Bin Laden uses the Internet for distributing training materials, bomb-building and poison manuals and cadre building texts. Recruits download the books and then sign up for training near their own country. There were a number of erudite, well-researched essays describing al Qaeda objectives and how achieving al Qaeda’s objectives would benefit the Muslim Ummah. Osama also publishes a bi-weekly electronic journal. From these early offerings by al Qaeda, a virtual community of web sites has sprung up with chat rooms, bulletin boards and information. Since the Afghanistan war, the expansion in online training, small unit tactics, use and manufacture of explosives, trade craft for intelligence, martial arts manuals and text books on weapons of mass destruction have become much easier to find for jihadists. Al Qaeda also uses their web site and others to solicit intelligence on potential targets via message boards.

While bin Laden is organizing his activities and training his fighters, the U.S. is still acting as though he is just a terrorist and instituting measures like the “stop sign of death,” the multicolored terror alerts. This constant crying of “wolf” has resulted in terror-fatigue among Americans. The average citizen simply doesn’t know what to respond to, how worried to get or whether they can take preventative steps.
In addition, the U.S. intelligence and military forces are spread everywhere trying to respond to all of these threats. The net result, to quote a Chinese proverb, is, “When he seeks to protect everywhere, he will be weak everywhere.” What has to happen is a real war. To quote General Curtis Lemay, “In war, you’ve got to kill people, when you kill enough of them, they stop fighting.” While the U.S. has had about 30 triumphs against al Qaeda, al Qaeda has had 73 successful actions against the U.S., its allies, its troops in Iraq and Afghanistan. Seemingly, the U.S. has not crippled or even significantly slowed al Qaeda down despite its astronomical military budget, reorganization of its federal information collection bureaucracy and invasion of two countries.


The World’s View of Bin Laden: a Muslim Leader and Hero Coming into Focus.

 

 Viewed from any angle, bin Laden is a force to be reckoned with. Single handedly, he moved into the breach left by the end of the Cold War and brought the entire globe into military alert once again. He is one of the few people who can claim that he has changed the course of history.

Part of the reason that Muslims are so angry over the Palestinian situation is that it has echoes of the Crusaders occupation of their holy city. Like Saladin once did, bin Laden has united those same constantly-bickering Muslim tribes that defeated the Crusaders and recaptured Jerusalem into an Islamic force. He was able to accomplish this because, unlike as has been suggested by the Western media, bin Laden is not an anomaly, he is the embodiment of the Muslim rage leveled at the wrongheaded U.S. policies in the Middle East and he is emblematic of an actual movement within the Muslim community.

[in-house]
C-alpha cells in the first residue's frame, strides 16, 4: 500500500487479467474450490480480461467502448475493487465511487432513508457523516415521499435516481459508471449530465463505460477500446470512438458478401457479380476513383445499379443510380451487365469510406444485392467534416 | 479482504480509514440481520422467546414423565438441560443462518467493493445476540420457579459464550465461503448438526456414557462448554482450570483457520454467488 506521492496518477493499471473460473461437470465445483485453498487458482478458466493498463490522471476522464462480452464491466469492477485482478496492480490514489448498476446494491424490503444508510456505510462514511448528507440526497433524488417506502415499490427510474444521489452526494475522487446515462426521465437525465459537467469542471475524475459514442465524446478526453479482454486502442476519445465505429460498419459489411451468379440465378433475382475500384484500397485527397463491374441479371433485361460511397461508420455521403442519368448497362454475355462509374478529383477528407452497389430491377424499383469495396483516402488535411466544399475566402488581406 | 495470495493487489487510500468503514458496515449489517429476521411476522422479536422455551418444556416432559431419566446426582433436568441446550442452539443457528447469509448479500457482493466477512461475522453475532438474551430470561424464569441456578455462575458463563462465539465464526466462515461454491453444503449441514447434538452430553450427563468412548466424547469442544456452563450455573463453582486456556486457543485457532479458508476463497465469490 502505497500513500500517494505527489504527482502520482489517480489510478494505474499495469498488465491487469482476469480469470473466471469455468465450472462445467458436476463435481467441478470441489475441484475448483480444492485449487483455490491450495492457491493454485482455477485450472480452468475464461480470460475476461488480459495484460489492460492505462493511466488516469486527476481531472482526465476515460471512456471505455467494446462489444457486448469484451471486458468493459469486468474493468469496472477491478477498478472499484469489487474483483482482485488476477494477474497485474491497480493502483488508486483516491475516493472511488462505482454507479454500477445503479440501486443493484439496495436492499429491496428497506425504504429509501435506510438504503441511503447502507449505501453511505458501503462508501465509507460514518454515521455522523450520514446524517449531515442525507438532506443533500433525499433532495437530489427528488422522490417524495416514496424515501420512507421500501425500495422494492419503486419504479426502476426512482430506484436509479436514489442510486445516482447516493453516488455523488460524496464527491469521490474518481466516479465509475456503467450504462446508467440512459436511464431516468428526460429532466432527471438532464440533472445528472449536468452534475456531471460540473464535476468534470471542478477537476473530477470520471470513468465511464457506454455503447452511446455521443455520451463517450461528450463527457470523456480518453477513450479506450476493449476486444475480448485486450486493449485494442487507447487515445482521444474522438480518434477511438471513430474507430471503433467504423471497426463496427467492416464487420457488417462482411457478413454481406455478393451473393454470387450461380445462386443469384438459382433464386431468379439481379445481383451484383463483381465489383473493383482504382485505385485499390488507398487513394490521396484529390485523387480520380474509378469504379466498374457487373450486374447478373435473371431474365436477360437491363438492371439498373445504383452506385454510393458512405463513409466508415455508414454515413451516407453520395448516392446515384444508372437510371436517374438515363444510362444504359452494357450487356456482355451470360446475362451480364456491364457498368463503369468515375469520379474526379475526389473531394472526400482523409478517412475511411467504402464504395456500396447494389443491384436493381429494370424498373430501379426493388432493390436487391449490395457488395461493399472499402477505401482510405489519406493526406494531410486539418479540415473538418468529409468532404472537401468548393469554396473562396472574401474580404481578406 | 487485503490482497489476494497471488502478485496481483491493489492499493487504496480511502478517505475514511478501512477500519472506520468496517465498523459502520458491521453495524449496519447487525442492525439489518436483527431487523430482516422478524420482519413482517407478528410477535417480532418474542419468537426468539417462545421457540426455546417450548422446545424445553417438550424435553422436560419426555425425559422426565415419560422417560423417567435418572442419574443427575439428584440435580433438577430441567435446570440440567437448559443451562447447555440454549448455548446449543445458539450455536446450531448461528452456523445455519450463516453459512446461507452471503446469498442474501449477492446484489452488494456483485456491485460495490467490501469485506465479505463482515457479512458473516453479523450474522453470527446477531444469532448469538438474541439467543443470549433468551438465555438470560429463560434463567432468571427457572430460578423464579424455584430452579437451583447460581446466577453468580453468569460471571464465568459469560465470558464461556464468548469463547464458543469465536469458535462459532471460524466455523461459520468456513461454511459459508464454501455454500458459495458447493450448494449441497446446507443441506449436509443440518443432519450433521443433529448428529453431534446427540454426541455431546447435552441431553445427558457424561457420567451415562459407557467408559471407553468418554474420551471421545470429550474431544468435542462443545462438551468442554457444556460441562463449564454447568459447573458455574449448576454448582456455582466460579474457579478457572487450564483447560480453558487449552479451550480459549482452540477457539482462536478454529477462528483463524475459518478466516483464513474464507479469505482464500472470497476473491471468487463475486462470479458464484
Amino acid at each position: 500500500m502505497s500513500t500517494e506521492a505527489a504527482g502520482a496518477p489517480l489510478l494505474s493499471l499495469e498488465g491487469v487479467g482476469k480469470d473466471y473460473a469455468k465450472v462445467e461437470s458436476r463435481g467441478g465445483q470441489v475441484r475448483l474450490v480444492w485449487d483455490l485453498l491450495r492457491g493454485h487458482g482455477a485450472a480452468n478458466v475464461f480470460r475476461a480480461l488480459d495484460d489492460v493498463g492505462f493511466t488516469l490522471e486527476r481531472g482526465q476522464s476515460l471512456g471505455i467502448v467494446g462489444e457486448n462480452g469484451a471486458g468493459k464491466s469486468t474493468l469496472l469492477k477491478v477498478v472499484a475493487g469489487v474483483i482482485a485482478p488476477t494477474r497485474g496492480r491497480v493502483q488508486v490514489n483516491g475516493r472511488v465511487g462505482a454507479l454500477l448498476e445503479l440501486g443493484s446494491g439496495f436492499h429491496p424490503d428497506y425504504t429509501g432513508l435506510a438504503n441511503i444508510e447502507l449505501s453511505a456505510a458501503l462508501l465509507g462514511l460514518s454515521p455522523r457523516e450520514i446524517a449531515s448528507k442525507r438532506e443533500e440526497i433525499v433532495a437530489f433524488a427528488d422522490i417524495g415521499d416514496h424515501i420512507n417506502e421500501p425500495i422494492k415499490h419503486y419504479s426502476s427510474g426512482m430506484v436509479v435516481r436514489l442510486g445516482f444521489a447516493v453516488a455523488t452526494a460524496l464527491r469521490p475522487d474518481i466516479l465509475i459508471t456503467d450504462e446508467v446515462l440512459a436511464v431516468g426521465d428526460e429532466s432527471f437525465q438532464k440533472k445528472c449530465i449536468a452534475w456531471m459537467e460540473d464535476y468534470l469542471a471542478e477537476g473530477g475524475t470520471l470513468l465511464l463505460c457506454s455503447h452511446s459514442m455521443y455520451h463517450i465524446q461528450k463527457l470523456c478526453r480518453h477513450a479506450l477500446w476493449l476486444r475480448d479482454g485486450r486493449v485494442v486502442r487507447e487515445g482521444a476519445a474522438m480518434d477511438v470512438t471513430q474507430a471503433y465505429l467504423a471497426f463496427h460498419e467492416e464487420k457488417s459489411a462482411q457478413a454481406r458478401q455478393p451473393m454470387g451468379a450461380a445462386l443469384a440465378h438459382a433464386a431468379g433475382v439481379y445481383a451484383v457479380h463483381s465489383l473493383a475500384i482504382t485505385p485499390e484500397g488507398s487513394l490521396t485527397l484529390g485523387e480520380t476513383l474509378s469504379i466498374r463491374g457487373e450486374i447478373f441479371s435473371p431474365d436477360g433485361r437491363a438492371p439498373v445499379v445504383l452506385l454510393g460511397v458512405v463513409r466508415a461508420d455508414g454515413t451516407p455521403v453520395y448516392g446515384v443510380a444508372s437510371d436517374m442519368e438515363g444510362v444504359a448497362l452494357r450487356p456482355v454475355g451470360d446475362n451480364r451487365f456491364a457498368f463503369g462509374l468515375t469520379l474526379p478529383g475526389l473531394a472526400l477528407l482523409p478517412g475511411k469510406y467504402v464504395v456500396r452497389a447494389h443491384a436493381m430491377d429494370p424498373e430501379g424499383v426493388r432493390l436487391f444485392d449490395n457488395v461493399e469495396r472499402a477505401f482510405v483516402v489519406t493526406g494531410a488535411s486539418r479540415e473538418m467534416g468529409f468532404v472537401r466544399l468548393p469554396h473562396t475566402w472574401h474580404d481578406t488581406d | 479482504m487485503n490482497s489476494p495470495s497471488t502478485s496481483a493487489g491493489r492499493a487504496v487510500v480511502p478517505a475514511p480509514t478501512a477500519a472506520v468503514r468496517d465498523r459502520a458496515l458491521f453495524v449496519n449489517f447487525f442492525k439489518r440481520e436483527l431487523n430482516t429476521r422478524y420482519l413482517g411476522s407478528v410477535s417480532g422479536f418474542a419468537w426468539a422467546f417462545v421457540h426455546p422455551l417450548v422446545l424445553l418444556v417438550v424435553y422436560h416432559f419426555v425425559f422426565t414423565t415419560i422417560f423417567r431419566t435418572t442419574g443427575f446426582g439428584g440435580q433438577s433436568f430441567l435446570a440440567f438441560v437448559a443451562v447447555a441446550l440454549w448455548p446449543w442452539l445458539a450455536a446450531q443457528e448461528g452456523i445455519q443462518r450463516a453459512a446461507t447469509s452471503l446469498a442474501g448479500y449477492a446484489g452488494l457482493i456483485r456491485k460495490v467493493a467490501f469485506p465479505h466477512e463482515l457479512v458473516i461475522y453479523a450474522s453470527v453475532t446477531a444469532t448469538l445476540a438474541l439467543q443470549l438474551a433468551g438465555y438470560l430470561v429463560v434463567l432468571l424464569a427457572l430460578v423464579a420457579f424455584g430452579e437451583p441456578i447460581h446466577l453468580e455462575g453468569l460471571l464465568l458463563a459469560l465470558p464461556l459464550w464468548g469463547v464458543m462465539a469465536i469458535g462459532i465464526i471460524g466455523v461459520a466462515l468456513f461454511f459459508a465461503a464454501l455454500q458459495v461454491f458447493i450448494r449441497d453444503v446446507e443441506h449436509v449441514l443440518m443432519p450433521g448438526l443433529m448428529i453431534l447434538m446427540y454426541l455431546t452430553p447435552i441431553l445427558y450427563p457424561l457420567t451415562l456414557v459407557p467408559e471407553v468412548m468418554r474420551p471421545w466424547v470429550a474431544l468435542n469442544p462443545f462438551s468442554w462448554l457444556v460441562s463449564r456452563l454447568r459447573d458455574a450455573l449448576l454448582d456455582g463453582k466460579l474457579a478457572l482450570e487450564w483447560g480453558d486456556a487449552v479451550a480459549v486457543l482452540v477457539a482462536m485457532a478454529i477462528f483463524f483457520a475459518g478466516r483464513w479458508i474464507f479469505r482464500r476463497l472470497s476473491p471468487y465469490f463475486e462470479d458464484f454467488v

It is a mistake to view bin Laden through the eyes of the various monarchies and governments in the Middle East who portray him as a simple, but mislead man who has been guided to hate by his Egyptian second in command. Nor does bin Laden fit into the favored view of the New World Order. They believe that bin Laden represents totalitarian Islamic revivalism and that this represents a threat to their dystopian new world order.

Demonizing al Zawahiri, bin Laden’s Egyptian advisor, and portraying bin Laden as a demonic dullard do nothing but provide distractions from the very real problems and issues that are creating animosity between the West and the Middle East. Nor does portraying this conflict as the result of a “failed” civilization’s pique with a successful one get at the actual causality.

While it is true that the Muslim world is experiencing a breakdown due to rampant illiteracy, technological backwardness, poor educational systems, decrepit public services, tyrannical services, the oppression of women and other problems, those aren’t the factors fueling the anger against the West and particularly, against the U.S.


Muslims are angry not so much over philosophical and theological points, although those can serve as ennobling rationales for some actions, they are upset about pragmatic things.